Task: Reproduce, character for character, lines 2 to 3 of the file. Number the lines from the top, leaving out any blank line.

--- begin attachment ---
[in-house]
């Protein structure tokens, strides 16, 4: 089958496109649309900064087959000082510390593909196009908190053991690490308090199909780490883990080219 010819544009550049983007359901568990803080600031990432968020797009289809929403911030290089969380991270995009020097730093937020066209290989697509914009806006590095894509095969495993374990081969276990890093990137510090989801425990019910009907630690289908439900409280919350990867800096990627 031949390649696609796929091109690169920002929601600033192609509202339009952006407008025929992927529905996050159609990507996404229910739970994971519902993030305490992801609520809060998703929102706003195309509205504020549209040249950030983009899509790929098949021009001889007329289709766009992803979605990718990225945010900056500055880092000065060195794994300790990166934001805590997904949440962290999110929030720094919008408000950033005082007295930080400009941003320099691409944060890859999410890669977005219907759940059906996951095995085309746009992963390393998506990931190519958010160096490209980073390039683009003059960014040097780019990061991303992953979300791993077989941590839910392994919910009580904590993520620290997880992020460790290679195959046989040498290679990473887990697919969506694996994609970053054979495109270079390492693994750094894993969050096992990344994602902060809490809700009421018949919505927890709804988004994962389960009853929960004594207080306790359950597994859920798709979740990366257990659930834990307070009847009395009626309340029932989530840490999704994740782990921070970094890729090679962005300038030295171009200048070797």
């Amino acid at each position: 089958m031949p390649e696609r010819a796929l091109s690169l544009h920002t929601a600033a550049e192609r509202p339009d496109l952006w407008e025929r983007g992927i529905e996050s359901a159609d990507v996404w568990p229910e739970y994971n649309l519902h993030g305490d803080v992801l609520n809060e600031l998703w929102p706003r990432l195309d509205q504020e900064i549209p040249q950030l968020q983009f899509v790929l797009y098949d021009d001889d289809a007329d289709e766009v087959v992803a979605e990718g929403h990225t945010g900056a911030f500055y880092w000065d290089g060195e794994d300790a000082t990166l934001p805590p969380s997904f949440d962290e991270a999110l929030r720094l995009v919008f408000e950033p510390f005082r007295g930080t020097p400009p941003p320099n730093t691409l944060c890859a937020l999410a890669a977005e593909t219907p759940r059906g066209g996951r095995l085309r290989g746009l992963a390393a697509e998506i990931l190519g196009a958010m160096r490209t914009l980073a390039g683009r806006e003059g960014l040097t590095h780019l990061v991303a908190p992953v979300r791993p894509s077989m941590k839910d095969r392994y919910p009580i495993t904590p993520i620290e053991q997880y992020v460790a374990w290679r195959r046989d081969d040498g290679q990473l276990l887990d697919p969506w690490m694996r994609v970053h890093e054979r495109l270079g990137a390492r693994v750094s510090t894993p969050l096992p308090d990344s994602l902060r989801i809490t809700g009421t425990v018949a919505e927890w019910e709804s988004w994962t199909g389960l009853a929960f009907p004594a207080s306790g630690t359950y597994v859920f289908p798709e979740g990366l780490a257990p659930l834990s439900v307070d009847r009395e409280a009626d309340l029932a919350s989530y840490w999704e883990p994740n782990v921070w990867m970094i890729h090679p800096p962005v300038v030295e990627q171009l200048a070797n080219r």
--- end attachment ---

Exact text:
């Protein structure tokens, strides 16, 4: 089958496109649309900064087959000082510390593909196009908190053991690490308090199909780490883990080219 010819544009550049983007359901568990803080600031990432968020797009289809929403911030290089969380991270995009020097730093937020066209290989697509914009806006590095894509095969495993374990081969276990890093990137510090989801425990019910009907630690289908439900409280919350990867800096990627 031949390649696609796929091109690169920002929601600033192609509202339009952006407008025929992927529905996050159609990507996404229910739970994971519902993030305490992801609520809060998703929102706003195309509205504020549209040249950030983009899509790929098949021009001889007329289709766009992803979605990718990225945010900056500055880092000065060195794994300790990166934001805590997904949440962290999110929030720094919008408000950033005082007295930080400009941003320099691409944060890859999410890669977005219907759940059906996951095995085309746009992963390393998506990931190519958010160096490209980073390039683009003059960014040097780019990061991303992953979300791993077989941590839910392994919910009580904590993520620290997880992020460790290679195959046989040498290679990473887990697919969506694996994609970053054979495109270079390492693994750094894993969050096992990344994602902060809490809700009421018949919505927890709804988004994962389960009853929960004594207080306790359950597994859920798709979740990366257990659930834990307070009847009395009626309340029932989530840490999704994740782990921070970094890729090679962005300038030295171009200048070797």
């Amino acid at each position: 089958m031949p390649e696609r010819a796929l091109s690169l544009h920002t929601a600033a550049e192609r509202p339009d496109l952006w407008e025929r983007g992927i529905e996050s359901a159609d990507v996404w568990p229910e739970y994971n649309l519902h993030g305490d803080v992801l609520n809060e600031l998703w929102p706003r990432l195309d509205q504020e900064i549209p040249q950030l968020q983009f899509v790929l797009y098949d021009d001889d289809a007329d289709e766009v087959v992803a979605e990718g929403h990225t945010g900056a911030f500055y880092w000065d290089g060195e794994d300790a000082t990166l934001p805590p969380s997904f949440d962290e991270a999110l929030r720094l995009v919008f408000e950033p510390f005082r007295g930080t020097p400009p941003p320099n730093t691409l944060c890859a937020l999410a890669a977005e593909t219907p759940r059906g066209g996951r095995l085309r290989g746009l992963a390393a697509e998506i990931l190519g196009a958010m160096r490209t914009l980073a390039g683009r806006e003059g960014l040097t590095h780019l990061v991303a908190p992953v979300r791993p894509s077989m941590k839910d095969r392994y919910p009580i495993t904590p993520i620290e053991q997880y992020v460790a374990w290679r195959r046989d081969d040498g290679q990473l276990l887990d697919p969506w690490m694996r994609v970053h890093e054979r495109l270079g990137a390492r693994v750094s510090t894993p969050l096992p308090d990344s994602l902060r989801i809490t809700g009421t425990v018949a919505e927890w019910e709804s988004w994962t199909g389960l009853a929960f009907p004594a207080s306790g630690t359950y597994v859920f289908p798709e979740g990366l780490a257990p659930l834990s439900v307070d009847r009395e409280a009626d309340l029932a919350s989530y840490w999704e883990p994740n782990v921070w990867m970094i890729h090679p800096p962005v300038v030295e990627q171009l200048a070797n080219r």